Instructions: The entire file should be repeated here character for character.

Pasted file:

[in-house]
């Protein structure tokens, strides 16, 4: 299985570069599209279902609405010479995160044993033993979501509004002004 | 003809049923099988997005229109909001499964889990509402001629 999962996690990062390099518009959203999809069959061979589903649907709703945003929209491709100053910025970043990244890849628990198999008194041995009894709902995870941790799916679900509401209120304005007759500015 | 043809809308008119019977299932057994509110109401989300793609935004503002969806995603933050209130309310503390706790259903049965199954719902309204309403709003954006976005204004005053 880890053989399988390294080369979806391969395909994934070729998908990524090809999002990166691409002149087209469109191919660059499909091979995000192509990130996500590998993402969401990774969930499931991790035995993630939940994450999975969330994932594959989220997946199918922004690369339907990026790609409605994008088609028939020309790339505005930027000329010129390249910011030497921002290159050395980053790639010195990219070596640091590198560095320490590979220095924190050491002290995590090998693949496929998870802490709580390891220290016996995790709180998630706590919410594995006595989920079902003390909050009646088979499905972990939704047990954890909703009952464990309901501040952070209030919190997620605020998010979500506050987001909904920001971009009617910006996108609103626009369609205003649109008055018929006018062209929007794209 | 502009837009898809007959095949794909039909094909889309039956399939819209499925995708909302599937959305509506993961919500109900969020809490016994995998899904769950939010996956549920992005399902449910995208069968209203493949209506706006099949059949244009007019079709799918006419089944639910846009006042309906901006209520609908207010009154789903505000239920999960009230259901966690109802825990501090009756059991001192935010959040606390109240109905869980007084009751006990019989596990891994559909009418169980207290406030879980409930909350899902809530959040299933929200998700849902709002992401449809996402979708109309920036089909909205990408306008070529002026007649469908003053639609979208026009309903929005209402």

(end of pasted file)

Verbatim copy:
[in-house]
């Protein structure tokens, strides 16, 4: 299985570069599209279902609405010479995160044993033993979501509004002004 | 003809049923099988997005229109909001499964889990509402001629 999962996690990062390099518009959203999809069959061979589903649907709703945003929209491709100053910025970043990244890849628990198999008194041995009894709902995870941790799916679900509401209120304005007759500015 | 043809809308008119019977299932057994509110109401989300793609935004503002969806995603933050209130309310503390706790259903049965199954719902309204309403709003954006976005204004005053 880890053989399988390294080369979806391969395909994934070729998908990524090809999002990166691409002149087209469109191919660059499909091979995000192509990130996500590998993402969401990774969930499931991790035995993630939940994450999975969330994932594959989220997946199918922004690369339907990026790609409605994008088609028939020309790339505005930027000329010129390249910011030497921002290159050395980053790639010195990219070596640091590198560095320490590979220095924190050491002290995590090998693949496929998870802490709580390891220290016996995790709180998630706590919410594995006595989920079902003390909050009646088979499905972990939704047990954890909703009952464990309901501040952070209030919190997620605020998010979500506050987001909904920001971009009617910006996108609103626009369609205003649109008055018929006018062209929007794209 | 502009837009898809007959095949794909039909094909889309039956399939819209499925995708909302599937959305509506993961919500109900969020809490016994995998899904769950939010996956549920992005399902449910995208069968209203493949209506706006099949059949244009007019079709799918006419089944639910846009006042309906901006209520609908207010009154789903505000239920999960009230259901966690109802825990501090009756059991001192935010959040606390109240109905869980007084009751006990019989596990891994559909009418169980207290406030879980409930909350899902809530959040299933929200998700849902709002992401449809996402979708109309920036089909909205990408306008070529002026007649469908003053639609979208026009309903929005209402």